rash charles vigil Vigil for Rashan Charles on 24 July. Photo: Counterfire

The protests that erupted after the death of Rashan Charles were a direct response to police violence

Rage against institutionalised police racism erupted onto the streets of Hackney on Friday night as clashes broke out between police and demonstrators demanding justice for the recent death of Rashan Charles in police custody.

According to police, Charles died in hospital an hour after being apprehended in Dalston, where he was ‘attempting to swallow an object.’ But CCTV footage of Rashan, unresponsive after he was body-slammed and restrained by police, suggested a different story.

Tensions reached boiling point on Friday night, following a peaceful demonstration earlier in the day, when over a hundred young protestors vented their frustration and anger at what they regard as institutionalised racism, setting fire to make-shift road blocks in Kingsland Road and hurling bottles at police. Riot police moved in at around 10.30pm to disperse the crowd as police helicopters circled the area above. There was minimal damage to property and no reported injuries.

At a #Justice4Rashan vigil outside Stoke Newington police station organised by Stand Up to Racism on Saturday, a spokesperson for the family of Rashan Charles bypassed the awaiting media and directly addressed the rioters, telling them the family understood their anger and frustration but that burning their neighbourhood was counterproductive.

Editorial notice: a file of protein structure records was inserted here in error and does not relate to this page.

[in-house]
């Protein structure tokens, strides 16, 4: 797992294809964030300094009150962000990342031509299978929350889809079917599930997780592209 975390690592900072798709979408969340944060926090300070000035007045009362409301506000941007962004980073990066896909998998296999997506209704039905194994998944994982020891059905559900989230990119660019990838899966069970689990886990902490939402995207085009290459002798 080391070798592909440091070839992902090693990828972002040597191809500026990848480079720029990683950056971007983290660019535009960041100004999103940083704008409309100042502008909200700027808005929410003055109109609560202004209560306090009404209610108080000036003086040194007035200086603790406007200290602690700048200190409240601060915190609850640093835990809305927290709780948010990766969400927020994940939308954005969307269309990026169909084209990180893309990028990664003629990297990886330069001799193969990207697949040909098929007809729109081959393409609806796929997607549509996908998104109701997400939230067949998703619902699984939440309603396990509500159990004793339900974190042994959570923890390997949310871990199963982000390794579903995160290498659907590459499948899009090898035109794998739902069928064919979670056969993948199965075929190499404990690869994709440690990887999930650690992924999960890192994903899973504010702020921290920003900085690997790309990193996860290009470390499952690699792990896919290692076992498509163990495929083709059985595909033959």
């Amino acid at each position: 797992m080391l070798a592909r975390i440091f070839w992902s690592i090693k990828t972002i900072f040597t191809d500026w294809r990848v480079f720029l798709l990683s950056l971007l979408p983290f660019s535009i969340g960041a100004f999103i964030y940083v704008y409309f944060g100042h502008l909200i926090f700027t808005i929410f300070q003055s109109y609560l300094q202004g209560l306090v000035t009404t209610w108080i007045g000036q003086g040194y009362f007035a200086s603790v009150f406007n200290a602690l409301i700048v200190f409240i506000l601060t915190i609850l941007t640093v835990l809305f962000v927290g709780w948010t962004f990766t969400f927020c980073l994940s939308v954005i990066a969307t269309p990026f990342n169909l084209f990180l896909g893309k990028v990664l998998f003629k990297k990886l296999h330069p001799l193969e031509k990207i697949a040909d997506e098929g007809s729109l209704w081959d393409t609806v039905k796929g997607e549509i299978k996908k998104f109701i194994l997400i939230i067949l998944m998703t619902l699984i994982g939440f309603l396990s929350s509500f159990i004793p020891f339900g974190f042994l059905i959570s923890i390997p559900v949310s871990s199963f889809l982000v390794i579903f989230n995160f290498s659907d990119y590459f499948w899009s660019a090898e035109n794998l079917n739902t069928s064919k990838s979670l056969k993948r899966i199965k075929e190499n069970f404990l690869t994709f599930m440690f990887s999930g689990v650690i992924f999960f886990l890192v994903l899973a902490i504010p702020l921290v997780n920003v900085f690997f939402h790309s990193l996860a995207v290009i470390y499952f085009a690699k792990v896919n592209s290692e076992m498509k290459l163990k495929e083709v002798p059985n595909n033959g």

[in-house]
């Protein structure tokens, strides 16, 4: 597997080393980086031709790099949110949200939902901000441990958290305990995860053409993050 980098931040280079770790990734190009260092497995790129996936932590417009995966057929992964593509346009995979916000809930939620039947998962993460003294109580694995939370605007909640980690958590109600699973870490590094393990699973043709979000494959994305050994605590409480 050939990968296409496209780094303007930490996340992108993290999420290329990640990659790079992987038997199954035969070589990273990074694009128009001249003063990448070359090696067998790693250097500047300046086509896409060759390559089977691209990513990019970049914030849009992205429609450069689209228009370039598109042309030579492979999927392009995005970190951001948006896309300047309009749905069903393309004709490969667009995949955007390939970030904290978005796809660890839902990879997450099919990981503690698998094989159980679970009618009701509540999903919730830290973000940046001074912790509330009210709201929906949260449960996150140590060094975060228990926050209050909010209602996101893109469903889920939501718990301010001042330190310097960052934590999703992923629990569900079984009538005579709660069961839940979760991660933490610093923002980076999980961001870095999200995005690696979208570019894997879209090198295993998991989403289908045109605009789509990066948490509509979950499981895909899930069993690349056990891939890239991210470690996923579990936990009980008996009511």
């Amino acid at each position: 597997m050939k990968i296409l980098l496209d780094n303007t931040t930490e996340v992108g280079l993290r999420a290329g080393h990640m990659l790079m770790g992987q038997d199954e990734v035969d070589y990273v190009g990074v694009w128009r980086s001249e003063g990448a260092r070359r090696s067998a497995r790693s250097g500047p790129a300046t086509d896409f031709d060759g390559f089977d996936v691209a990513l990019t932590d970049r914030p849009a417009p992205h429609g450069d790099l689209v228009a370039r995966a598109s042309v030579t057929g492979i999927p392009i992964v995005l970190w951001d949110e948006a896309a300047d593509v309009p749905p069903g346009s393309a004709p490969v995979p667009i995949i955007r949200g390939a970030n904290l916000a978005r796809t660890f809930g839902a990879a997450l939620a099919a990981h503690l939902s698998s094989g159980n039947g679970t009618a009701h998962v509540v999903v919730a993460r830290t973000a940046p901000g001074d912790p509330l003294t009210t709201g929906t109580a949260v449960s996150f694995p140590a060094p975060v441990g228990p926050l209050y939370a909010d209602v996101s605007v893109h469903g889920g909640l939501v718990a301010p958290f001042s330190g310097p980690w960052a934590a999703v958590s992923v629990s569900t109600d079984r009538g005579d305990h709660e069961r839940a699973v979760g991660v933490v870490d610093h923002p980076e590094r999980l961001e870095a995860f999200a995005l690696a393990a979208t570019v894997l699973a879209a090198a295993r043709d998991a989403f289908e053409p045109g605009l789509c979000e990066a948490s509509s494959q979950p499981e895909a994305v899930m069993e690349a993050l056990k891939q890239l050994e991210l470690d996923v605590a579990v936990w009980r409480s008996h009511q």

He warned them that the state doesn’t care if their neighbourhoods burn – reminding them of the recent tragedy at Grenfell Tower- and that they would use the riots as an excuse to push their agenda of gentrification. He said, “The state only cares when you win the hearts and minds of the people.” Appealing to them to support the families in their struggle, he told them, “be dignified when they expect us to be wild.”

The death of Rashan Charles followed hot on the heels of a similar incident in Newham a month earlier, which resulted in the lethal detention of another unarmed black man following a traffic stop. Edson da Costa died in hospital in an induced coma after sustaining severe and multiple injuries during his apprehension by police.

Again, police claimed the suspect was attempting to ‘swallow an object.’ The insinuation is that both Charles and Da Costa were drug dealers who died attempting to swallow their stash rather than from police brutality.

Rashan’s death coincides with the news that the Police Federation are planning to survey 123,000 rank and file police officers in England and Wales on whether they would want to routinely carry a gun on patrol. The first survey of its kind in over a decade.

But a badge is not a licence to kill. The police’s duty is to protect the community they serve; to investigate and apprehend suspects. The burden of proof, sentencing and correction rests on the criminal justice system alone.

The presumption of innocence and the right to a fair trial is not only an elemental tenet of our legal system but a fundamental human right. As long as police regard more than two black males standing on a street corner as a ‘gang’ and appoint themselves judge and jury, the notion of throwing firearms into the mix is abhorrent.

Martin Luther King once said, ‘a riot is the language of the unheard.’ Power concedes nothing without demand, and protests of the kind we saw in Hackney on Friday are seldom simple manifestations of mindless violence. They are usually politically motivated.

In this instance, the protests were a direct response to police brutality and lethal detention. But they are no substitute for long-term collective opposition.

Kara Bryan

Kara Bryan is a writer and activist and regular contributor to the Counterfire website. She is a member of Counterfire and Stop the War

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